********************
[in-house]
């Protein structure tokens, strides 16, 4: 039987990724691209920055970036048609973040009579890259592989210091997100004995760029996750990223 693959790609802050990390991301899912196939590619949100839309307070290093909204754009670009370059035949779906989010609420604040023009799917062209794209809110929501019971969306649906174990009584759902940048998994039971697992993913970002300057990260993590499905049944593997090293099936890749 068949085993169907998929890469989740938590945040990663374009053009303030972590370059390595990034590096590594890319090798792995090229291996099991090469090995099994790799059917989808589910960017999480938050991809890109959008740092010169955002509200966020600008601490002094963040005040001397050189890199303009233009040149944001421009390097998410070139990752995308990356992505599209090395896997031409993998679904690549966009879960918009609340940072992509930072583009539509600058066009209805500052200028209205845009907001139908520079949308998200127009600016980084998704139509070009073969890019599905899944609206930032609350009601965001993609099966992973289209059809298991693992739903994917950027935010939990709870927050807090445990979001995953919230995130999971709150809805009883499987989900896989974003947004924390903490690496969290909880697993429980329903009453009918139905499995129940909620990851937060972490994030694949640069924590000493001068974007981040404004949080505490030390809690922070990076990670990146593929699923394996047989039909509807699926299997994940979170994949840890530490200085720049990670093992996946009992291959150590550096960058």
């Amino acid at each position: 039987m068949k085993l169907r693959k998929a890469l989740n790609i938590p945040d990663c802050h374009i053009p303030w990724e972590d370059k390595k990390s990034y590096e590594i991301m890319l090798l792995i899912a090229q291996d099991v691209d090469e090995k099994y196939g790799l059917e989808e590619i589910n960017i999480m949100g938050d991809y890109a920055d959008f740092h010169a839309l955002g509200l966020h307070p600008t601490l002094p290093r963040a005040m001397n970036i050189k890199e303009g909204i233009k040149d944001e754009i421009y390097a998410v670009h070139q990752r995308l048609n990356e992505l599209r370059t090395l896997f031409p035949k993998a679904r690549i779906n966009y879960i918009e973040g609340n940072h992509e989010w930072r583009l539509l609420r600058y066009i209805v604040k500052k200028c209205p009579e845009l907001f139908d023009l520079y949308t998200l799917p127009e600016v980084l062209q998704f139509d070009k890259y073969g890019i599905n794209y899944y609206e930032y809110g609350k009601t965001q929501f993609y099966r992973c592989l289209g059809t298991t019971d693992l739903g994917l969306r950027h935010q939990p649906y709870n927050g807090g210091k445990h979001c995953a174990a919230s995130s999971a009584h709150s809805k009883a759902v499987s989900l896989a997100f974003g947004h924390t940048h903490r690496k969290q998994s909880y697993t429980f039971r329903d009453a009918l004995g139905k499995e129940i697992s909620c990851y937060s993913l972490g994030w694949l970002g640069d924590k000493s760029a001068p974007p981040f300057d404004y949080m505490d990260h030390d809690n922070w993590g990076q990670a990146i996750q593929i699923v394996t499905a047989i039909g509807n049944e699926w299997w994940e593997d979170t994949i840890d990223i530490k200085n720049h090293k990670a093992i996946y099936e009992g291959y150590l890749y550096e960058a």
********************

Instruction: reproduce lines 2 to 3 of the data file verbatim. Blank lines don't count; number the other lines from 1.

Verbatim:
């Protein structure tokens, strides 16, 4: 039987990724691209920055970036048609973040009579890259592989210091997100004995760029996750990223 693959790609802050990390991301899912196939590619949100839309307070290093909204754009670009370059035949779906989010609420604040023009799917062209794209809110929501019971969306649906174990009584759902940048998994039971697992993913970002300057990260993590499905049944593997090293099936890749 068949085993169907998929890469989740938590945040990663374009053009303030972590370059390595990034590096590594890319090798792995090229291996099991090469090995099994790799059917989808589910960017999480938050991809890109959008740092010169955002509200966020600008601490002094963040005040001397050189890199303009233009040149944001421009390097998410070139990752995308990356992505599209090395896997031409993998679904690549966009879960918009609340940072992509930072583009539509600058066009209805500052200028209205845009907001139908520079949308998200127009600016980084998704139509070009073969890019599905899944609206930032609350009601965001993609099966992973289209059809298991693992739903994917950027935010939990709870927050807090445990979001995953919230995130999971709150809805009883499987989900896989974003947004924390903490690496969290909880697993429980329903009453009918139905499995129940909620990851937060972490994030694949640069924590000493001068974007981040404004949080505490030390809690922070990076990670990146593929699923394996047989039909509807699926299997994940979170994949840890530490200085720049990670093992996946009992291959150590550096960058």
């Amino acid at each position: 039987m068949k085993l169907r693959k998929a890469l989740n790609i938590p945040d990663c802050h374009i053009p303030w990724e972590d370059k390595k990390s990034y590096e590594i991301m890319l090798l792995i899912a090229q291996d099991v691209d090469e090995k099994y196939g790799l059917e989808e590619i589910n960017i999480m949100g938050d991809y890109a920055d959008f740092h010169a839309l955002g509200l966020h307070p600008t601490l002094p290093r963040a005040m001397n970036i050189k890199e303009g909204i233009k040149d944001e754009i421009y390097a998410v670009h070139q990752r995308l048609n990356e992505l599209r370059t090395l896997f031409p035949k993998a679904r690549i779906n966009y879960i918009e973040g609340n940072h992509e989010w930072r583009l539509l609420r600058y066009i209805v604040k500052k200028c209205p009579e845009l907001f139908d023009l520079y949308t998200l799917p127009e600016v980084l062209q998704f139509d070009k890259y073969g890019i599905n794209y899944y609206e930032y809110g609350k009601t965001q929501f993609y099966r992973c592989l289209g059809t298991t019971d693992l739903g994917l969306r950027h935010q939990p649906y709870n927050g807090g210091k445990h979001c995953a174990a919230s995130s999971a009584h709150s809805k009883a759902v499987s989900l896989a997100f974003g947004h924390t940048h903490r690496k969290q998994s909880y697993t429980f039971r329903d009453a009918l004995g139905k499995e129940i697992s909620c990851y937060s993913l972490g994030w694949l970002g640069d924590k000493s760029a001068p974007p981040f300057d404004y949080m505490d990260h030390d809690n922070w993590g990076q990670a990146i996750q593929i699923v394996t499905a047989i039909g509807n049944e699926w299997w994940e593997d979170t994949i840890d990223i530490k200085n720049h090293k990670a093992i996946y099936e009992g291959y150590l890749y550096e960058a």